Friday was moving day for us and not quite as bad as the retirees we made an early start to the day. As we left the van park a newspaper headline caught our attention “Croc attack Wangi Falls”. Leonie and I looked at each other with shocked faces. Sure enough, reading the local rag a tourist was bitten by a freshwater croc at Wangi Falls, the same place where we’d swam only 3 weeks earlier…. Heading west the car was abuzz with the excitement that we’d be in a new state by Saturday night, but in the same breathe I know I was feeling a little cautious as you head towards one of the more remote sections of Australia. Our day ultimately went very smoothly, although we did stop for an extended break. This was to decorate our own termite mound. Much of northern Australia is littered with termite mounds which grow in various sizes and shapes and lots of people decorate them. We’d bought a t-shirt and with a bit of imagination we created “Tori Termite from Timber Creek”, complete with arms, hat, hair and sunglasses the kids made sure it (she) looked a million dollars….. Just after lunch we drove into Timber Creek which was overnight stop, we chose to camp just out of town. It was here we met another family doing a similar travel adventure as us, but they’d already been at it for 14 months. We shared many stories with them around the fire and the kids played so well together…. Enjoy your travels Matt and Leigh.
The kids with Tori Termite
Our stopover in Timber Creek was simply to break the journey so there was no need to rush off on Saturday as we only had 200km until Kununurra and with us winding our clocks back at the WA border, the time difference would mean we’d literally arrive in Kununurra not much later than when we left Timber Creek. Anyway we soon chewed up the 200km and arrived at the NT/WA border feeling a bit wary. We were subjected to a quarantine search as no fresh food can enter the upper Western Australia region. Who would have thought that in the 21st century we still had these crazy restrictions within our own country? Anyway with that behind us and the obligatory border photos done we soon arrived in Kununurra where we quickly picked a van park and made ourselves at home, the kids had a swim while Leonie and I caught up on our social networking.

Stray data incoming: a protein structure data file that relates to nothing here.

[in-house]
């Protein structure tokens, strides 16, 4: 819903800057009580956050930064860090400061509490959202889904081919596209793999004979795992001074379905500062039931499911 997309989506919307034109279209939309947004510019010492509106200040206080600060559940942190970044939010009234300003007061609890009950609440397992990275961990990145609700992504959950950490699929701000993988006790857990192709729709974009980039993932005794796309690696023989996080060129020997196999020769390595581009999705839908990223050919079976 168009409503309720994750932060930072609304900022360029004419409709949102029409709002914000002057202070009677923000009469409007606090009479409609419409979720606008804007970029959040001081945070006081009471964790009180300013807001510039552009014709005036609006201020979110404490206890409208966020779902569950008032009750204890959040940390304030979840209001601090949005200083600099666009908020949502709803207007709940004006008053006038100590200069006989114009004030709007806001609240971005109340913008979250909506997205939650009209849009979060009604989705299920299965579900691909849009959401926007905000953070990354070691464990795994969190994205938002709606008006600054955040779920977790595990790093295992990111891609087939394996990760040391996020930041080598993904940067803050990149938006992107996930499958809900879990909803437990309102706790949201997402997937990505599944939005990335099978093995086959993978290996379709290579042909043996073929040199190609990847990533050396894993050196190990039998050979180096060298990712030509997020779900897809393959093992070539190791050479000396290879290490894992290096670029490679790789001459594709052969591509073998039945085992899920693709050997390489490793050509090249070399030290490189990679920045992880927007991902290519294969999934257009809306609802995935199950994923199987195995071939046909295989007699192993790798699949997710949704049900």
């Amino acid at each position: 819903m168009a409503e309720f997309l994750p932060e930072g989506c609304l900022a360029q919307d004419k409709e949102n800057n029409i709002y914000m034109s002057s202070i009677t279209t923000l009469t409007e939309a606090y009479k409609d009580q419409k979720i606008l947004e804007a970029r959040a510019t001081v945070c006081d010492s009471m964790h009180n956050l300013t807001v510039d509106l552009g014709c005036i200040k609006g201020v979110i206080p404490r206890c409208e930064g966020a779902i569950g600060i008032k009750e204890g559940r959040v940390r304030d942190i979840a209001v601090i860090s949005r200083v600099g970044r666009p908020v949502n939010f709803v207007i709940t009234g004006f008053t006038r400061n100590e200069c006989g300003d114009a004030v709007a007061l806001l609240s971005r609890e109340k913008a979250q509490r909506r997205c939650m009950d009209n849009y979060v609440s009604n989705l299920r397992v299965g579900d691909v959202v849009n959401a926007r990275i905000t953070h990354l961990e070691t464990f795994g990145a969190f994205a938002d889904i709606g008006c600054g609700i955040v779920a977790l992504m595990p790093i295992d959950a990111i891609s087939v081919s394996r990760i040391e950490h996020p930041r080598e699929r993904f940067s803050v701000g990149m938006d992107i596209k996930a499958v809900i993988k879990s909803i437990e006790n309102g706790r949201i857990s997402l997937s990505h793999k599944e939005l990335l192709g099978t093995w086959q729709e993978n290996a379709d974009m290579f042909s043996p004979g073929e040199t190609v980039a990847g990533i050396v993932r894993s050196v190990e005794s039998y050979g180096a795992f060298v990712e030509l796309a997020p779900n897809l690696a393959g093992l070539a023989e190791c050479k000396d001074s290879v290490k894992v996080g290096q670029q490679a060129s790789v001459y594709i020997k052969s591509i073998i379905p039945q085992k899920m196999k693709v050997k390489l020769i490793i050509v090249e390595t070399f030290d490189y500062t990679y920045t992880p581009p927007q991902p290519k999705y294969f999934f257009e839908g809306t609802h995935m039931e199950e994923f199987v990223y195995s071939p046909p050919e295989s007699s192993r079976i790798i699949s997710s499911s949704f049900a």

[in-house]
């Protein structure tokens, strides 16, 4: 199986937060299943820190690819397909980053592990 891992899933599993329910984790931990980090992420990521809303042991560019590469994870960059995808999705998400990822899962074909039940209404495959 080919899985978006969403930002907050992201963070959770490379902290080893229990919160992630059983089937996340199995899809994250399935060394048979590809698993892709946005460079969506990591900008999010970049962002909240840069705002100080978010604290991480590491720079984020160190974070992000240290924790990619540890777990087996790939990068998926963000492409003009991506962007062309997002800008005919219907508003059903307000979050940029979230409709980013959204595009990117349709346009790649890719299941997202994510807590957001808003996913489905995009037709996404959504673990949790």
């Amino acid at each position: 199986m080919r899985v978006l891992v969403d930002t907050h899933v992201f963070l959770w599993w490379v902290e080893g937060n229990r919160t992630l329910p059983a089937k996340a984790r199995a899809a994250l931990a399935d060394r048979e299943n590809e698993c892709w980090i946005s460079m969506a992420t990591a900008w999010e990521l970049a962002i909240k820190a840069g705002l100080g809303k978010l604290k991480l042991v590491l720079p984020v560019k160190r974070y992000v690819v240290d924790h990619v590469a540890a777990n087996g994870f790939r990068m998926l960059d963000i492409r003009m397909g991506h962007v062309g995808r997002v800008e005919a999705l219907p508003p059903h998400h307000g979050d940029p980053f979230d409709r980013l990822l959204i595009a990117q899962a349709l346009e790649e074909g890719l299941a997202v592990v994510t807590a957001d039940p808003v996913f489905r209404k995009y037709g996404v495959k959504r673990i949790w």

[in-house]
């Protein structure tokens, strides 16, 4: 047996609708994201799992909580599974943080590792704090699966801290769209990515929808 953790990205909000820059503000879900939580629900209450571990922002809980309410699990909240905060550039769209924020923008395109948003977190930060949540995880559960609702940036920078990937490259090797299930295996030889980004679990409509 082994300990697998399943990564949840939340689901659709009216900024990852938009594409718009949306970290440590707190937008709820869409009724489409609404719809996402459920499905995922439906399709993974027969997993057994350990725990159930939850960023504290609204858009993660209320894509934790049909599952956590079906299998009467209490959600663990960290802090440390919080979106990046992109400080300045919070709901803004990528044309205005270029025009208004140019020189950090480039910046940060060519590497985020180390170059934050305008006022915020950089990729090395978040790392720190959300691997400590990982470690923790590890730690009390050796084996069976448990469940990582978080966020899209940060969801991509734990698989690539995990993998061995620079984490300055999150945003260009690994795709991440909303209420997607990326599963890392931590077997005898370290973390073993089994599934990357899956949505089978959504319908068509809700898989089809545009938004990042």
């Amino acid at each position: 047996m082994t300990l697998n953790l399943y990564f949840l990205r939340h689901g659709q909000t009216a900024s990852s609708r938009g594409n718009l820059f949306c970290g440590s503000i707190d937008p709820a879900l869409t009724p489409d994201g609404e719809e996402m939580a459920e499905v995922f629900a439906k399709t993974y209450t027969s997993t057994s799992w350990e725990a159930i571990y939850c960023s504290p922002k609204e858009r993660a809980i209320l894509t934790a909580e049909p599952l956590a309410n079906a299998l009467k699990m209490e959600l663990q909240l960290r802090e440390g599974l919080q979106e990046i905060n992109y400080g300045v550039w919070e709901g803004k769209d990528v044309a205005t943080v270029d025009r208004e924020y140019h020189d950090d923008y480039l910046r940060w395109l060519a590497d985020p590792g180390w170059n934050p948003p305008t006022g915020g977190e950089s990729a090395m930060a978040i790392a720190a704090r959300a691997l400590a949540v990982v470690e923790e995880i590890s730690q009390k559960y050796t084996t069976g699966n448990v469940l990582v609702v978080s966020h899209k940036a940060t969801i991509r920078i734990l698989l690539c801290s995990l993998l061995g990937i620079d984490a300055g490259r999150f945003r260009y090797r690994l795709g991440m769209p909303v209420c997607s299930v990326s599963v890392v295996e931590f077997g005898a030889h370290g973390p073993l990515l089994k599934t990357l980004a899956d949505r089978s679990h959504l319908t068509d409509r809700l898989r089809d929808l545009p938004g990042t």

The WA/NT border
Our first full day in Kununurra started very early. The change in time zones has thrown our body clocks out and with sunrise being before 5.30am we were all awake and having breakfast by the pool at 7am. The kids even had an early morning dip before we headed out to Lake Argyle and the Ord River Dam. This body of water is the largest artificial lake in Australia and many tourists flock to it but for us we couldn’t see what all the fuss was about so we didn’t stay too long…. Once back in town we checked out a few other sites such as Ivanhoe Crossing, a couple of lookouts and an interesting Sandalwood factory, where they grow and export the rare Indian Sandalwood timber for its rich cosmetic oil. At $100,000/tonne it’s a good business to be in.  
Lake Argyle
As I write this to complete week 8 we’re all sitting in the van feeling like zombies, in fact I’d say we all probably have a bit of time/jet lag. Too many late nights, hot days and now a change in time zones which for us has greatly affected the sunrise and sunset times we’ve previously been use too, I think we need to take a few days R&R at the famous El Questro Station.